World Health Organization lists deadly bacteria in bid to push antibiotics R&D

World Health Organization lists deadly bacteria in bid to push antibiotics R&D

The World Health Organization released a list of twelve kinds of bacteria the organization deemed "priorities" in need of new antibiotics - the first time they have done so. While the World Health Organization said that research leading to new treatment options is "vital", it added that "better prevention of infections and appropriate use of existing antibiotics in humans and animals", were also essential to slowing the spread of antibiotic-resistant microbes.

The list divides the 12 families of bacteria into three categories based on the urgency of the need for developing new antibiotics. The most critical group includes multidrug-resistant bacteria that pose a particular threat in hospitals, nursing homes and among patients whose care requires devices such as ventilators and blood catheters. Left off of the list was tuberculosis--whose resistance has been growing in recent years--because it is targeted by other programs.

The WHO also point out that new drugs on their own will not solve the problem of antimicrobial resistance. The most unsafe strains have recently acquired resistance to a class of antibiotics called carbapenems, the only group that still killed them effectively. It will provide guidance to new R&D initiatives such as the WHO/Drugs for Neglected Diseases initiative (DNDi) Global Antibiotic R&D Partnership, which is engaging in the not-for-profit development of new antibiotics.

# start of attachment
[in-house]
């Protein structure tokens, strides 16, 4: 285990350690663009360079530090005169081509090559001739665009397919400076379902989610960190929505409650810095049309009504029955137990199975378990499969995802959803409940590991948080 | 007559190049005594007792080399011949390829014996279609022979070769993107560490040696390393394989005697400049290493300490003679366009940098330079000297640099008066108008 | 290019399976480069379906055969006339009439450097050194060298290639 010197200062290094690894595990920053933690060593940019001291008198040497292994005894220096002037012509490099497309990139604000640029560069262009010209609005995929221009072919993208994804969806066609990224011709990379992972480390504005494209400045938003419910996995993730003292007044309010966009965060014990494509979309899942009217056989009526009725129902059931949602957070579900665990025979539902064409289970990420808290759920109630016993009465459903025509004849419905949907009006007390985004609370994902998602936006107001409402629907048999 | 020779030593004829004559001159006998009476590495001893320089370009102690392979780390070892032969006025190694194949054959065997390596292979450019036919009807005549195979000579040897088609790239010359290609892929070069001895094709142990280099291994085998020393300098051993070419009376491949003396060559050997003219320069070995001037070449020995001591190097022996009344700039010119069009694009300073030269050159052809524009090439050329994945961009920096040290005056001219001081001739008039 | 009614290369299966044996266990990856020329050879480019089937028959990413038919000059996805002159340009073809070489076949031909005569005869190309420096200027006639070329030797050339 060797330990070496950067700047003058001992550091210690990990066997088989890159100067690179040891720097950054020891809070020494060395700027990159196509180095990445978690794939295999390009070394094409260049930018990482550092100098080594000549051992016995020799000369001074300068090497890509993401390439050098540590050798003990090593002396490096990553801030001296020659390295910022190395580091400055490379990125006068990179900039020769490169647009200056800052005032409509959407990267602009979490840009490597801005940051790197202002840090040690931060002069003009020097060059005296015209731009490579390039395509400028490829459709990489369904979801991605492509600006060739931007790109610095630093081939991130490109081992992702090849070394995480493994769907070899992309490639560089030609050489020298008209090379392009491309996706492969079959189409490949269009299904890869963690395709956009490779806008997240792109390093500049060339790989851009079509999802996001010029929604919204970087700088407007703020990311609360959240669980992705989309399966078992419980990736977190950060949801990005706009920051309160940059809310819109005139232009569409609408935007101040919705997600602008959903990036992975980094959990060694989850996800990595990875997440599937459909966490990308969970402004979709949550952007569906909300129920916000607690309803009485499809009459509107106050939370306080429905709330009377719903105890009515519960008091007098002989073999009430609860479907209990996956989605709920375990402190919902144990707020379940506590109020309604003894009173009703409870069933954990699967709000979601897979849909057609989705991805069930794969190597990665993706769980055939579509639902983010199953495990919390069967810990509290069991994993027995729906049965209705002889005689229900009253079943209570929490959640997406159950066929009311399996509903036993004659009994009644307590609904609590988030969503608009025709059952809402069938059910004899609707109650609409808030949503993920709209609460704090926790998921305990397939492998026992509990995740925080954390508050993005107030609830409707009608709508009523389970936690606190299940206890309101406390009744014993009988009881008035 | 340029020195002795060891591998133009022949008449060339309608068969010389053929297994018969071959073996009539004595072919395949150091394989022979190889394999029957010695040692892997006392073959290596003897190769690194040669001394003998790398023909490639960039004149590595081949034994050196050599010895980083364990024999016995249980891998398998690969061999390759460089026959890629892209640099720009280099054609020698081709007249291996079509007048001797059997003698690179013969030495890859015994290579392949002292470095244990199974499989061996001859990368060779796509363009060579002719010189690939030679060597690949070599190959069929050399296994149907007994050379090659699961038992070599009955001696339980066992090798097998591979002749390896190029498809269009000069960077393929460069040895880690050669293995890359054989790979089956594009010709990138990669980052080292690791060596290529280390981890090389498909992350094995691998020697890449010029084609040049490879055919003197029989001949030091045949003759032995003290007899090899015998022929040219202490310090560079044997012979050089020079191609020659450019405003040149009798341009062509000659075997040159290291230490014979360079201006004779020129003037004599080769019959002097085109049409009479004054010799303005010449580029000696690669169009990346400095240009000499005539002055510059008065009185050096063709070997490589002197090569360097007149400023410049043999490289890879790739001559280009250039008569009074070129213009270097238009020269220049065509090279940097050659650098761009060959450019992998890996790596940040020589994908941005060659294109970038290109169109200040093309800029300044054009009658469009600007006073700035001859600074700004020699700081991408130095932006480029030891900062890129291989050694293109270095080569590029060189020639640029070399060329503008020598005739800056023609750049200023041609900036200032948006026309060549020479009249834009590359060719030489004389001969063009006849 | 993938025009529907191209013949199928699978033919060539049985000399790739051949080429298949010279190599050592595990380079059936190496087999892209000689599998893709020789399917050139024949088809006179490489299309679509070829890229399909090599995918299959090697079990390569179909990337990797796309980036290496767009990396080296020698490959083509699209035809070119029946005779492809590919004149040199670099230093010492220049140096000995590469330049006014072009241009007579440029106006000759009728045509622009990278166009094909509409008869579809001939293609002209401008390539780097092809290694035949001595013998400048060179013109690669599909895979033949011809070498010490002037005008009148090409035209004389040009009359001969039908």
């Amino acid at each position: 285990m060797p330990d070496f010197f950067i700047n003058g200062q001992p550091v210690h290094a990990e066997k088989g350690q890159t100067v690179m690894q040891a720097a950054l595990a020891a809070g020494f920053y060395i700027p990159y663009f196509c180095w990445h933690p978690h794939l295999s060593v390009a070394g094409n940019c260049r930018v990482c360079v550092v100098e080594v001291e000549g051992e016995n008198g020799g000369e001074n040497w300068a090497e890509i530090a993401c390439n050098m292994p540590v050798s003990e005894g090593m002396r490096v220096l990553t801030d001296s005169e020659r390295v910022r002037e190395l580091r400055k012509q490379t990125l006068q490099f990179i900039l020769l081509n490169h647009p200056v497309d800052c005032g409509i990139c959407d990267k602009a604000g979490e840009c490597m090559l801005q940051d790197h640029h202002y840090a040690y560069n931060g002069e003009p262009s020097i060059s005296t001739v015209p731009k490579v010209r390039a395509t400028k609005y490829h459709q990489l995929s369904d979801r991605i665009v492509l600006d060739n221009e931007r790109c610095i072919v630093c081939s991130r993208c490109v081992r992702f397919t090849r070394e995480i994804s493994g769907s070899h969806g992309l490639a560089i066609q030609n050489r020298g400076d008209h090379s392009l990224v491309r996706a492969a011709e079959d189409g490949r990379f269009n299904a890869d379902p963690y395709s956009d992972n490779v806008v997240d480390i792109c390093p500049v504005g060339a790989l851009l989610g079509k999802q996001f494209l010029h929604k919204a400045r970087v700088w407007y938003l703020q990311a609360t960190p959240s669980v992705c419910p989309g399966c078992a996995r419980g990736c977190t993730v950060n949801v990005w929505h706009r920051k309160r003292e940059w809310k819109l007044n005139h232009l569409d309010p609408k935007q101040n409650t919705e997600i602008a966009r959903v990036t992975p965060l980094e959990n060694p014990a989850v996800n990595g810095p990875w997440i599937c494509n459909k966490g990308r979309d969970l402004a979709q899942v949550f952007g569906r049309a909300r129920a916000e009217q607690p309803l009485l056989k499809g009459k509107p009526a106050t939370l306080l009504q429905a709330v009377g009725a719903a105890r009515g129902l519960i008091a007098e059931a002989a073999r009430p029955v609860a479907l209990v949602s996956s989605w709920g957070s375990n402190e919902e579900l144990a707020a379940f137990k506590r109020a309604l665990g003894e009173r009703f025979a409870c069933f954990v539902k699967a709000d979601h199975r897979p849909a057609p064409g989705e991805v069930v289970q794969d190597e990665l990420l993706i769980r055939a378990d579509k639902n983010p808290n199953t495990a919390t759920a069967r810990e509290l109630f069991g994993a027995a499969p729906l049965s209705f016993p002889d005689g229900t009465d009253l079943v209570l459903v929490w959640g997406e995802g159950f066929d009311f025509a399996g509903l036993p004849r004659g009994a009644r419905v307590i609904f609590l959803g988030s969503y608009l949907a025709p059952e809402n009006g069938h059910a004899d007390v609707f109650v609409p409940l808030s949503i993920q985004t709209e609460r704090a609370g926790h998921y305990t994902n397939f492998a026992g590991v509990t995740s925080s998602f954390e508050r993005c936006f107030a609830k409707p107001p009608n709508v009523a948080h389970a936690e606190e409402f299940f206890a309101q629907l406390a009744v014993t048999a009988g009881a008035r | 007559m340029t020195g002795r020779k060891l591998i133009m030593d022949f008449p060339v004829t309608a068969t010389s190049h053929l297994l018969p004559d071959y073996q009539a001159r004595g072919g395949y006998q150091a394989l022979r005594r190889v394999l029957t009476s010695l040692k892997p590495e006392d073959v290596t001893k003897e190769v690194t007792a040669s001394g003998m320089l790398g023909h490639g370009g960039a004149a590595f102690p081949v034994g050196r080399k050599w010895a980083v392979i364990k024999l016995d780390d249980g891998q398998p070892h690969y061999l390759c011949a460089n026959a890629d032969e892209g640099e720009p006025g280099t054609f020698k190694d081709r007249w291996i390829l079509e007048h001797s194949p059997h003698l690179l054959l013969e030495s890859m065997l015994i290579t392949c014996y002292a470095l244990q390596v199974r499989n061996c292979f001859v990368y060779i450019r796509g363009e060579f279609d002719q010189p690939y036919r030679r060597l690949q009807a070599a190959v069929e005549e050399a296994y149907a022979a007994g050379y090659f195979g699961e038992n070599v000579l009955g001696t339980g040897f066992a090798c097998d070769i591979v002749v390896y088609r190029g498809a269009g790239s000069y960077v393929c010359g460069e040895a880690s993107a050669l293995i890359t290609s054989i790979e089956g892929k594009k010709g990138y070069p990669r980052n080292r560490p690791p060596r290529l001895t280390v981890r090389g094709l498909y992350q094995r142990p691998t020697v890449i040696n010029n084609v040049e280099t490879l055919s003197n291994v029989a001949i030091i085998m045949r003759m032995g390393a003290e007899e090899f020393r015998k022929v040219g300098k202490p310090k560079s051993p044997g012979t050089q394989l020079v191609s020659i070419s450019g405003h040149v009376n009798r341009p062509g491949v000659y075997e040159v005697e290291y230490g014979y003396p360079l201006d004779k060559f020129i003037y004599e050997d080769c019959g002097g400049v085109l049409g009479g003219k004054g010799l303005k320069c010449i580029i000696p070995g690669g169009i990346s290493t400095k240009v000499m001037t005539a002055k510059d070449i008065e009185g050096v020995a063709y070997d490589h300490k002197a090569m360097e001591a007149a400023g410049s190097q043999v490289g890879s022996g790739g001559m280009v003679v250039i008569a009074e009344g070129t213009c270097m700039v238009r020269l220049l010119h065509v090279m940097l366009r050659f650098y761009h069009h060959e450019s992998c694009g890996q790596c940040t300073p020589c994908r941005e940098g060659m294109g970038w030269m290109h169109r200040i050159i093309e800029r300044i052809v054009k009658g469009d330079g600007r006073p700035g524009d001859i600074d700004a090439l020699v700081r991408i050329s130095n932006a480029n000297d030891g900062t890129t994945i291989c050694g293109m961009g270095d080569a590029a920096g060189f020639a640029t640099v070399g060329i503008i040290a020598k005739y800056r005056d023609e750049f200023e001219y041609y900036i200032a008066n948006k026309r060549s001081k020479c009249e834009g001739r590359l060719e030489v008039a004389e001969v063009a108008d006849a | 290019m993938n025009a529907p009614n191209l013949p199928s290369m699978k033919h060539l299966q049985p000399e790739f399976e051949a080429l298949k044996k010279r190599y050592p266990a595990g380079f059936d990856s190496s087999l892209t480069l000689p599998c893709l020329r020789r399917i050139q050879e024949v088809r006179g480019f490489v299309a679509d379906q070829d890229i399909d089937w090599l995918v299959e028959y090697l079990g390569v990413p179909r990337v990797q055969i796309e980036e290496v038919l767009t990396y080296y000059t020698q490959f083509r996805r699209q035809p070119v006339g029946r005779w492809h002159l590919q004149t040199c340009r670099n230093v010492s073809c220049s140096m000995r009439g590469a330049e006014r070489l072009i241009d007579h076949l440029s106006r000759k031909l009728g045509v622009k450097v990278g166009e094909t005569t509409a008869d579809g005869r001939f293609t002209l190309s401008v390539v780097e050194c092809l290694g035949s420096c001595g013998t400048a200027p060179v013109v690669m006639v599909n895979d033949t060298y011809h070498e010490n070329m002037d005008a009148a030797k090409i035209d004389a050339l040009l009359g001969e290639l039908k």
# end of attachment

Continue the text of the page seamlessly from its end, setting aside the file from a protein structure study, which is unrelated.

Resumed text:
"Improved diagnostics - ones that are fast, easy to use in field settings, and that can determine what infections are bacterial, identify what bacteria they are, and assess whether they are resistant to certain drugs - are crucial to reducing inappropriate antibiotic use in the first place", according to the MSF statement. That's just one percent of the infections resistant to antibiotics, but the eight-year span of the study, published this month in the Journal of the Pediatric Infectious Diseases Society, reveals a shocking trend. "Efforts to control this trend are urgently needed from all of us, such as using antibiotics only when necessary, and eliminating agricultural use of antibiotics in healthy animals".

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"New antibiotics targeting this priority list of pathogens will help to reduce deaths due to resistance infections around the world", said Professor Evelina Tacconelli, head of the division of infectious disease at the University of Tübingen and a major contributor to the development of the list.

Antibiotic-resistant bacteria are a scary enough threat in adults, but like monsters under the bed, they're oftentimes more threatening to kids.

Experts drew up the list by looking at the current level of drug resistance, global death rates, prevalence of the infections in communities and the burden the diseases cause on health systems.

At the top of the list included "Gram Negative" bacteria including Aciento baumannii and Pseudomonas aeruginosin, which are linked to hospital infections, where medical equipment has the propensity of becoming contaminated. She also highlighted the fact that antibiotics are typically used as short-term treatment, not long-term, meaning they have less market incentives to pharmaceutical companies. He said the list would be an important tool to steer research. They didn't include some very unsafe bacteria for which there are already specialized programs in place - such is the case of drug-resistant tuberculosis. It's getting harder to treat people for drug-resistant infections in the resource-limited settings in which we work.

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